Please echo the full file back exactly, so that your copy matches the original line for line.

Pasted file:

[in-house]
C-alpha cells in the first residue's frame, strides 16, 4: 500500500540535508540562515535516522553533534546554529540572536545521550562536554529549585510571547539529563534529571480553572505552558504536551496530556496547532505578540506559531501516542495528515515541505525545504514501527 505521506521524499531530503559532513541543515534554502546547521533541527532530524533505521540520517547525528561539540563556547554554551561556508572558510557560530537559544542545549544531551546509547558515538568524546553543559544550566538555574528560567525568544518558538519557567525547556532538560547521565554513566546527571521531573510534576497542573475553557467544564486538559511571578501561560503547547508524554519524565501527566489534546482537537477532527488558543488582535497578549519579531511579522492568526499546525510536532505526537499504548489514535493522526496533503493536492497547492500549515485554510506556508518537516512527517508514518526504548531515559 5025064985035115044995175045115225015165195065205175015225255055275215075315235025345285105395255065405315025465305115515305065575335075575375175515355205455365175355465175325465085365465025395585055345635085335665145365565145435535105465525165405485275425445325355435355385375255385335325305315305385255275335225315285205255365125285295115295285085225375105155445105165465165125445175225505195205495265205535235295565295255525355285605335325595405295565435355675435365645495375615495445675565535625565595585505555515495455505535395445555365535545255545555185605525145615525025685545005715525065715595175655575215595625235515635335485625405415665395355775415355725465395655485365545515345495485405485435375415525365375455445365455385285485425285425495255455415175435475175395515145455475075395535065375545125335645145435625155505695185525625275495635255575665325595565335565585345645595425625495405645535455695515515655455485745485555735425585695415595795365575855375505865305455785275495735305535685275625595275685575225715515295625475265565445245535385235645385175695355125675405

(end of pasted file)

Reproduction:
[in-house]
C-alpha cells in the first residue's frame, strides 16, 4: 500500500540535508540562515535516522553533534546554529540572536545521550562536554529549585510571547539529563534529571480553572505552558504536551496530556496547532505578540506559531501516542495528515515541505525545504514501527 505521506521524499531530503559532513541543515534554502546547521533541527532530524533505521540520517547525528561539540563556547554554551561556508572558510557560530537559544542545549544531551546509547558515538568524546553543559544550566538555574528560567525568544518558538519557567525547556532538560547521565554513566546527571521531573510534576497542573475553557467544564486538559511571578501561560503547547508524554519524565501527566489534546482537537477532527488558543488582535497578549519579531511579522492568526499546525510536532505526537499504548489514535493522526496533503493536492497547492500549515485554510506556508518537516512527517508514518526504548531515559 5025064985035115044995175045115225015165195065205175015225255055275215075315235025345285105395255065405315025465305115515305065575335075575375175515355205455365175355465175325465085365465025395585055345635085335665145365565145435535105465525165405485275425445325355435355385375255385335325305315305385255275335225315285205255365125285295115295285085225375105155445105165465165125445175225505195205495265205535235295565295255525355285605335325595405295565435355675435365645495375615495445675565535625565595585505555515495455505535395445555365535545255545555185605525145615525025685545005715525065715595175655575215595625235515635335485625405415665395355775415355725465395655485365545515345495485405485435375415525365375455445365455385285485425285425495255455415175435475175395515145455475075395535065375545125335645145435625155505695185525625275495635255575665325595565335565585345645595425625495405645535455695515515655455485745485555735425585695415595795365575855375505865305455785275495735305535685275625595275685575225715515295625475265565445245535385235645385175695355125675405